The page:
Of course I trust you have some really good DP skills in house! But loads of suppliers have found tapping into community contribs very rewarding. And in your case it has special value as your problem is getting the raw data the field users face! But if a user submitted a raw data dump of a minute of rain and another minute rain detected but not actually there, phew the learning … your in house skill base can grow from it, and/or others can chip in.

It’s a whole fruitful field of collaborative work in a sense of open community contribs of data and even possibly ideas and code.

I don’t have any spare time to be making weather systems, a mere side interest and I’m snowed under with competing projects. But these are ideas that IMHO hold some merit for a business.

I don’t know what is inside the unit that listens to the rain. But my guess is that if you want to analyze the raw sound of the rain remotely, you get a data stream comparable with that of a wireless microphone. For sure that would eat up your batteries. But you could do so when using a better power source.
However, I think it is more likely that during the development of the unit, weatherflow did just that, listening to plenty of raindrops, and deduce a practical way to guess the size of each drop. How it is done, I don’t know, but I wouldn’t be surprised if that practical way doesn’t involve analyzing the wave form of the sound at all, so the data you are looking for isn’t even available.
But I don’t know.

“guess the size of each drop?” I don’t think so. It’s classical signal processing essentially. Yes, you need trials to determine what the range of desired signal looks like and characterise that. No doubt about that. Then ideally you look also at classical noise (undesired signal). Then there a number of ways with different computational overhead to increase the signal to noise ratio knowing these patterns and count and characterise what you want. It’s a bigger problem if multiple overlapping pulses are arriving which is likely the case with the Sky but there my expertise runs out as I’m not familiar off hand of the typical density of rain (drops per unit area at a given time) Ideally you’d use a sensor that is about the inverse of that in size (so you expect one drop at any time on average on the sensor, but that may not be possible.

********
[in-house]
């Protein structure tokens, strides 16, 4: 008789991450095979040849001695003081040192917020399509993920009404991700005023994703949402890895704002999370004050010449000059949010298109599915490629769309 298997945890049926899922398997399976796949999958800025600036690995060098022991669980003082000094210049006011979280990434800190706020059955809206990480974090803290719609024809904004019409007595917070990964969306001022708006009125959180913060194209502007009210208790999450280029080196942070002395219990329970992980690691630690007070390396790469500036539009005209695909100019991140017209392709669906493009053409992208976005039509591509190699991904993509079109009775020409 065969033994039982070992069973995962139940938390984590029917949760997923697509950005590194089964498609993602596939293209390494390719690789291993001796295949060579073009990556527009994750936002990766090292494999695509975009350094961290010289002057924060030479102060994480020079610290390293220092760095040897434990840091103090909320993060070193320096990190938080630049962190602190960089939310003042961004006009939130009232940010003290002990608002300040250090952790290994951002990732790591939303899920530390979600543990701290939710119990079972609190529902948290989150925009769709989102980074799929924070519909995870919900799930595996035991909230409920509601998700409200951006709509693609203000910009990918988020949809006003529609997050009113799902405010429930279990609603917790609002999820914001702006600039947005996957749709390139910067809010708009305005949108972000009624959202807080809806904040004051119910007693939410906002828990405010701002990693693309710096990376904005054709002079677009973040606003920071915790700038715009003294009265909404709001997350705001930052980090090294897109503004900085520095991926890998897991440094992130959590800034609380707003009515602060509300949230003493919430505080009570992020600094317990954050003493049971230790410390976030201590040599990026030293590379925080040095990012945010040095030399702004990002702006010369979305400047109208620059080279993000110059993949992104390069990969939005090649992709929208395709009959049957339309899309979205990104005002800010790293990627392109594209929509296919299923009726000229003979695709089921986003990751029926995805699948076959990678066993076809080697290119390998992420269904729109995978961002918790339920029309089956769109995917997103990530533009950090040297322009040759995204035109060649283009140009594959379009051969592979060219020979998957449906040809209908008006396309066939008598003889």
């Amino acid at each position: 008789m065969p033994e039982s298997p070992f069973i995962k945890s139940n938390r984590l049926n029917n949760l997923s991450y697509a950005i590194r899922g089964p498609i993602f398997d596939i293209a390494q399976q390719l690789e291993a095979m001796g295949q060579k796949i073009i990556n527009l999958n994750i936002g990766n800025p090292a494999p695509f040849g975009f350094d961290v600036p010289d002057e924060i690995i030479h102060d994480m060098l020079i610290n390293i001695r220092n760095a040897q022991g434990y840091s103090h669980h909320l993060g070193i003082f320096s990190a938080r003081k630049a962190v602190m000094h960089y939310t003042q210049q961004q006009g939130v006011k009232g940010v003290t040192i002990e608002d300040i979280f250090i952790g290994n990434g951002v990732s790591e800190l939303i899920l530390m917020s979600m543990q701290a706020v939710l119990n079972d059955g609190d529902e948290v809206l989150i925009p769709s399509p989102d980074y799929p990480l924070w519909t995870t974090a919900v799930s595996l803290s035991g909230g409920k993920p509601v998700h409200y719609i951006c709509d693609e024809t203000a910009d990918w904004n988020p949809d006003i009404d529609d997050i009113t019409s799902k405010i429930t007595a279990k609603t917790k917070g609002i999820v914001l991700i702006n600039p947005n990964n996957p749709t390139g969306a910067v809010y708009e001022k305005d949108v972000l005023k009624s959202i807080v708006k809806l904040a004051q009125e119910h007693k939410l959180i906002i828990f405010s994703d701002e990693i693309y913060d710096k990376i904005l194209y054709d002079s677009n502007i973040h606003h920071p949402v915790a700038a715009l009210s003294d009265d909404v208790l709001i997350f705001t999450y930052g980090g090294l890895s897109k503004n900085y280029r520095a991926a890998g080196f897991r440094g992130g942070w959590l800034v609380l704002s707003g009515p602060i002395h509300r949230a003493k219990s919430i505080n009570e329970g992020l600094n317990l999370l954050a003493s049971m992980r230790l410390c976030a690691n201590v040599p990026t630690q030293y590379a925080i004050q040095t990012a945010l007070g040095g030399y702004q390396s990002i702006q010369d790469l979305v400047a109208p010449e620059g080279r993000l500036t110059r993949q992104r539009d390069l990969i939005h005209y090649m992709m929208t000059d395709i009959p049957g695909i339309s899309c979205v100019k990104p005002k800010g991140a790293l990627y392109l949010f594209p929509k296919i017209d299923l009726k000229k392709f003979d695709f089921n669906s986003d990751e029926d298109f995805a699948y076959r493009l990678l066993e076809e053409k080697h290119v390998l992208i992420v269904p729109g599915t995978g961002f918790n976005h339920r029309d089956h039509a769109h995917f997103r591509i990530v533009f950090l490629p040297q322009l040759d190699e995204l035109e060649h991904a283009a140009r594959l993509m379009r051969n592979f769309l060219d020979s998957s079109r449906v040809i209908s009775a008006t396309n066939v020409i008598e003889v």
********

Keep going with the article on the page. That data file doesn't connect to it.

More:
Adding a wireless microphone (or in other words a haptic sensor) in parallel is to defeat the whole purpose and to create masses of work I have no time for. The purpose is to see what the Sky sees, the very signal the Sky is processing (for a period) to draw conclusions form that.

The reason is, that such signals fall into a umber of categories. One is so noisy it’s impressive what a good SP algorithm can draw out of it. The other extreme is signals in which the human eye can definitely see information (patterns) that SP is failing to detect. This latter case is particularly interesting to observe.